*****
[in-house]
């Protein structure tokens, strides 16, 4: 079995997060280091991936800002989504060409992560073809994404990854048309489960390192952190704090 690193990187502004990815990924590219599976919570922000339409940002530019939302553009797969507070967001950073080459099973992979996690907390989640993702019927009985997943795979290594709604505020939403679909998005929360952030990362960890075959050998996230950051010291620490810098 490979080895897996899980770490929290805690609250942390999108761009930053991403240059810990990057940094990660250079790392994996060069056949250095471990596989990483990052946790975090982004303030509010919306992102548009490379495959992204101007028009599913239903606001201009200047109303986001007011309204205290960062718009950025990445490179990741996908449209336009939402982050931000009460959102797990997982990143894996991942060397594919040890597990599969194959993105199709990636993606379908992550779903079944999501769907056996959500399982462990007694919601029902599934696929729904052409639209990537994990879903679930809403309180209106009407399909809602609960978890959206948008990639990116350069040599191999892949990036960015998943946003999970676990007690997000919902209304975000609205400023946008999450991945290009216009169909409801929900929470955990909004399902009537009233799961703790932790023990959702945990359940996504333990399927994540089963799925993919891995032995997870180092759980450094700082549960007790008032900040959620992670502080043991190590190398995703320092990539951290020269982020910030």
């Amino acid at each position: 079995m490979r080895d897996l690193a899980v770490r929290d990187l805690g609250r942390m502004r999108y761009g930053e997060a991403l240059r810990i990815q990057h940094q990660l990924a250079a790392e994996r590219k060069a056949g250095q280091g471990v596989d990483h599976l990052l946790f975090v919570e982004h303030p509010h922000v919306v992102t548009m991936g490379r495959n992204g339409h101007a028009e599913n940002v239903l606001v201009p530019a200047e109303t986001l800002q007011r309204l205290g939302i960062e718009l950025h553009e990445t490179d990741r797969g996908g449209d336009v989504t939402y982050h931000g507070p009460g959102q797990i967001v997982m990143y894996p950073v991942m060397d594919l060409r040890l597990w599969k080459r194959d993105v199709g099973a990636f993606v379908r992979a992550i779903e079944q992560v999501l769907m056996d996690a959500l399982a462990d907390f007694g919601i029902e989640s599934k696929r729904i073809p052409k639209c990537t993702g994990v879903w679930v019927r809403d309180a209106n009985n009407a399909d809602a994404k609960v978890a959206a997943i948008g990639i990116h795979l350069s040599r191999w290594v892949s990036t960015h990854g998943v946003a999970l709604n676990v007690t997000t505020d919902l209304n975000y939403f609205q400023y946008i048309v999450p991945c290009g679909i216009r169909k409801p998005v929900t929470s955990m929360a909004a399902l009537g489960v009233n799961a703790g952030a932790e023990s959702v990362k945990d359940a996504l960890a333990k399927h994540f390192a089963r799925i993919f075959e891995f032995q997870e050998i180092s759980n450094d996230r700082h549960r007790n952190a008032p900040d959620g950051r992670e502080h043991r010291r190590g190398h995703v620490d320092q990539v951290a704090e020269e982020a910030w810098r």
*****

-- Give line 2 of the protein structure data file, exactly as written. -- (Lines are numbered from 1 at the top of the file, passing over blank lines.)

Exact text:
């Protein structure tokens, strides 16, 4: 079995997060280091991936800002989504060409992560073809994404990854048309489960390192952190704090 690193990187502004990815990924590219599976919570922000339409940002530019939302553009797969507070967001950073080459099973992979996690907390989640993702019927009985997943795979290594709604505020939403679909998005929360952030990362960890075959050998996230950051010291620490810098 490979080895897996899980770490929290805690609250942390999108761009930053991403240059810990990057940094990660250079790392994996060069056949250095471990596989990483990052946790975090982004303030509010919306992102548009490379495959992204101007028009599913239903606001201009200047109303986001007011309204205290960062718009950025990445490179990741996908449209336009939402982050931000009460959102797990997982990143894996991942060397594919040890597990599969194959993105199709990636993606379908992550779903079944999501769907056996959500399982462990007694919601029902599934696929729904052409639209990537994990879903679930809403309180209106009407399909809602609960978890959206948008990639990116350069040599191999892949990036960015998943946003999970676990007690997000919902209304975000609205400023946008999450991945290009216009169909409801929900929470955990909004399902009537009233799961703790932790023990959702945990359940996504333990399927994540089963799925993919891995032995997870180092759980450094700082549960007790008032900040959620992670502080043991190590190398995703320092990539951290020269982020910030």